Hank’s not the noble, inspirational figure of the story, at least not this one. He is not supposed to be. Those who are wear capes, gives speeches, and maintain even heart rates as they calmly tell mad gods to go ☠☠☠☠ themselves. Hank is the one who makes those people shine brighter by comparison. Captain America is a great man in story, but is he an interesting character? When he has something to fight against, sure. When he is disillusioned and coming up against something that makes him question what he believes in or how those beliefs are portrayed in the world. Hank does not have ideals; he just tries to follow those who do. You cannot write compelling fiction about a person who only does good. The writers of “Action Comics” for the last thirty or so years can tell you that.
“The Last Avengers Story” is about the legacy of a man who was there at the beginning of an idea and who sees it through to the end. Hank is murdered by a time traveling former pharaoh who may have once banged his “niece” (again, in another world). His has been a weird life made all the more strange by the fact that he never once made a decision he could really be proud of and that said decisions come back to haunt him in his twilight years. This is not “The Dark Knight Returns,” and the hero does not prove everyone else wrong. Hank, potbelly intact and with only a few flaccid devices at his disposal, can only defeat his villainous son (who should have been Hank’s legacy considering he created AI alone in his basement) by being murdered by an underling.
Hank falls, Ultron slaughters Kang, the man responsible for stealing his victory. Fearing that Ultron will now never know his true purpose he is then murdered by his own son, the barely coherent Vision, moved to action by the death of his “grandfather.” A vicious, awful cycle comes to an end, the dead are buried, and the survivors are left to wonder whether any of this was worth it. There are no celebrations and as far as I can tell Jan is still shrinking, slowly but surely, into eventual oblivion.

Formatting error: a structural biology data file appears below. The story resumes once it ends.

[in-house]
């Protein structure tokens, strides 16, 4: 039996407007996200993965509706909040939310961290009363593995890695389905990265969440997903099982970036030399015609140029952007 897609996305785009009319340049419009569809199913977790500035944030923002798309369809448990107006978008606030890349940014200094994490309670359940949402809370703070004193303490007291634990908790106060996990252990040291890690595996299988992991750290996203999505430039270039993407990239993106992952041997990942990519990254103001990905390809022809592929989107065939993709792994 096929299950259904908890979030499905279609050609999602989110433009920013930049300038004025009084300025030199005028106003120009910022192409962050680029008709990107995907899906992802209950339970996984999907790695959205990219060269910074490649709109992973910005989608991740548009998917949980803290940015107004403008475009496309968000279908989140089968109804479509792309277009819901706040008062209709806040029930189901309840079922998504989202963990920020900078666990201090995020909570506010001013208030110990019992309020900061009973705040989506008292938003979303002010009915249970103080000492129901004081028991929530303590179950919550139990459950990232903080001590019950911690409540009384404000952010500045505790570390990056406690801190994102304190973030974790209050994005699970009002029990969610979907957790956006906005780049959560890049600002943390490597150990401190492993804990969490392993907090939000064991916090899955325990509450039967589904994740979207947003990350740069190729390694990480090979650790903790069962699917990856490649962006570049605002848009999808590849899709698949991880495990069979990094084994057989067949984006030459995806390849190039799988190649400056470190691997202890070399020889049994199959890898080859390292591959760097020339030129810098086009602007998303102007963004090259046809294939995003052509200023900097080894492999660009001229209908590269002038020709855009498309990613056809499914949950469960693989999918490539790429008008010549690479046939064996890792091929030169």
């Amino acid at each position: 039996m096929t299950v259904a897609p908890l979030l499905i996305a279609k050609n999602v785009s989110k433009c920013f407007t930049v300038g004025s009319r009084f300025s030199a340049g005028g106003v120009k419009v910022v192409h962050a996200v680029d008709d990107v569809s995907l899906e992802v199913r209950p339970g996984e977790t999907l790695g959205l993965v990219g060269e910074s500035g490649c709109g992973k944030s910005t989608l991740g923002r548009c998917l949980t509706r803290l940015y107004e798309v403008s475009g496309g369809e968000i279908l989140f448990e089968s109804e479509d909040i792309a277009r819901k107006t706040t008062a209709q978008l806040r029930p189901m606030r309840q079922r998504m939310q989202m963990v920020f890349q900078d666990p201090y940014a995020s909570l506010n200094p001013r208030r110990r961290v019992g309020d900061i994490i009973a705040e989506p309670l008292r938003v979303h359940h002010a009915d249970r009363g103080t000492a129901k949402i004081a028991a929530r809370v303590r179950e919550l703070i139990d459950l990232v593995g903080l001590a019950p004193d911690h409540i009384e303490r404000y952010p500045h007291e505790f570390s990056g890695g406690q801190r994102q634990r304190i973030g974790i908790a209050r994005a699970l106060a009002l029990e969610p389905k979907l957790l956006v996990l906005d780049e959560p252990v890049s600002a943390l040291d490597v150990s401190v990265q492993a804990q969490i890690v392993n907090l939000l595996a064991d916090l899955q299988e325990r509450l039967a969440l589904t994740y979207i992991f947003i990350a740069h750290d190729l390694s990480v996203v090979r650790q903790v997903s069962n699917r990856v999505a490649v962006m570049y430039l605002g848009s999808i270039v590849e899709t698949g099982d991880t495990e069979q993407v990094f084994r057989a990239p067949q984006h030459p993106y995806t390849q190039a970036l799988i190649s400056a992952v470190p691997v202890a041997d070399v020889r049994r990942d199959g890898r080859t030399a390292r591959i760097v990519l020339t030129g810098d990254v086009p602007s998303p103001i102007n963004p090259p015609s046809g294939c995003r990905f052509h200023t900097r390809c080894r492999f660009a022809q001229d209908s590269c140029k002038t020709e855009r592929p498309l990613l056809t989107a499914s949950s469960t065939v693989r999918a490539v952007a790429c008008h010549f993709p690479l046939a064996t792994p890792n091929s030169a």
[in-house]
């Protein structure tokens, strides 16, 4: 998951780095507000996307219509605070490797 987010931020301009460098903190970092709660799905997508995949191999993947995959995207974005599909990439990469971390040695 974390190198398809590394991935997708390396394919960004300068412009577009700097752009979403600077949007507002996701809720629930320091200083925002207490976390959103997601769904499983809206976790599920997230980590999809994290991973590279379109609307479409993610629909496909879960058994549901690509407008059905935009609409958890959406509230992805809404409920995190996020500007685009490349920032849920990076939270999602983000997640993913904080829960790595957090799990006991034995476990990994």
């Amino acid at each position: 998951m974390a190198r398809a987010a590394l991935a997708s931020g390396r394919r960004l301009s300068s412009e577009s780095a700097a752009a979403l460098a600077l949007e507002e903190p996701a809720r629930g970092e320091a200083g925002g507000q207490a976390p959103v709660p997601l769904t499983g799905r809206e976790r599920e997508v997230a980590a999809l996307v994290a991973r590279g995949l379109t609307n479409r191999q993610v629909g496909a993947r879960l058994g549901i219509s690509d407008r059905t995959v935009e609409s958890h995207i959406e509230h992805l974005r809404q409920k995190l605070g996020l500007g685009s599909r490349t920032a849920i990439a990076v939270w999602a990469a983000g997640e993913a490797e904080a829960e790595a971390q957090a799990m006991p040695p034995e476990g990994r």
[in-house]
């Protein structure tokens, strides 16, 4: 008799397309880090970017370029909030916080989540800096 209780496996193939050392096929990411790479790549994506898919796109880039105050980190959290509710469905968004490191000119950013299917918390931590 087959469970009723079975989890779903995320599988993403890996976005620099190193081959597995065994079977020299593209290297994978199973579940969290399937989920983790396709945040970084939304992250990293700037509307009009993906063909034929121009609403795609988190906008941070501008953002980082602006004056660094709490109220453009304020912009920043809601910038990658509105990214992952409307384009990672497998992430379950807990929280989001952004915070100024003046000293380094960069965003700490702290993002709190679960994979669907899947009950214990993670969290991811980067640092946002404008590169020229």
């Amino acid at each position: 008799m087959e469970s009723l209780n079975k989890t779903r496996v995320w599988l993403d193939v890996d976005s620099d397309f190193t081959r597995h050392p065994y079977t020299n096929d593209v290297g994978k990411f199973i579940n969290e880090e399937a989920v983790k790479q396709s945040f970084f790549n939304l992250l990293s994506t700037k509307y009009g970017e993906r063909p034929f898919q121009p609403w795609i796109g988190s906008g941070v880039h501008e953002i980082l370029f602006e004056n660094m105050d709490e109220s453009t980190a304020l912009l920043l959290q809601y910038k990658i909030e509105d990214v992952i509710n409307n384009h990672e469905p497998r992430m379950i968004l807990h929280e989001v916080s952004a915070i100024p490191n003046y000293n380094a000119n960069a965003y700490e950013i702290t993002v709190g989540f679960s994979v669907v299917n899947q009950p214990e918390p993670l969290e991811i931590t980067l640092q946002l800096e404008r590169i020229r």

This comic is in many ways a precursor to DC’s “Kingdom Come.” That story featured a generation of morally vacant, superpowered young people causing more harm than good until their shenanigans reach a boiling point and Superman must be convinced to step in. He assembles together the remaining adult heroes, spanks the children, and ultimately leads to the deaths of an untold number of civilians. Momma Kent’s Lil’ Boy did not have a good time during the nineties is what I am saying. In a similar fashion, Captain America is revealed to have been watching as the world grew steadily worse. Watching the last of his friends taken down by their own inabilities.
Years before, Cap had come forward to lead the nation in light of rampant bureaucratic abuse of his superpowered peers (a government orchestrated “Villain Massacre” is mentioned). He could not have known that in this world the rules of the narrative would not allow for things to end well. He is shown to now be in a regenerative chamber. He is, inexplicably, clad in his full uniform and mask. Hawkeye, still blind, tells a mourning, doubtful Jan that “He” will return. There is a promise of glory to come but none is shown. We are never told how or if Cap has been healed or if something else has occurred to allow him to return. In this story Cap is reduced to a hollow shell, not a real person. His story, if there will be one, is hinted at as the primary story closes, with no acknowledgement if something better is just around this corner.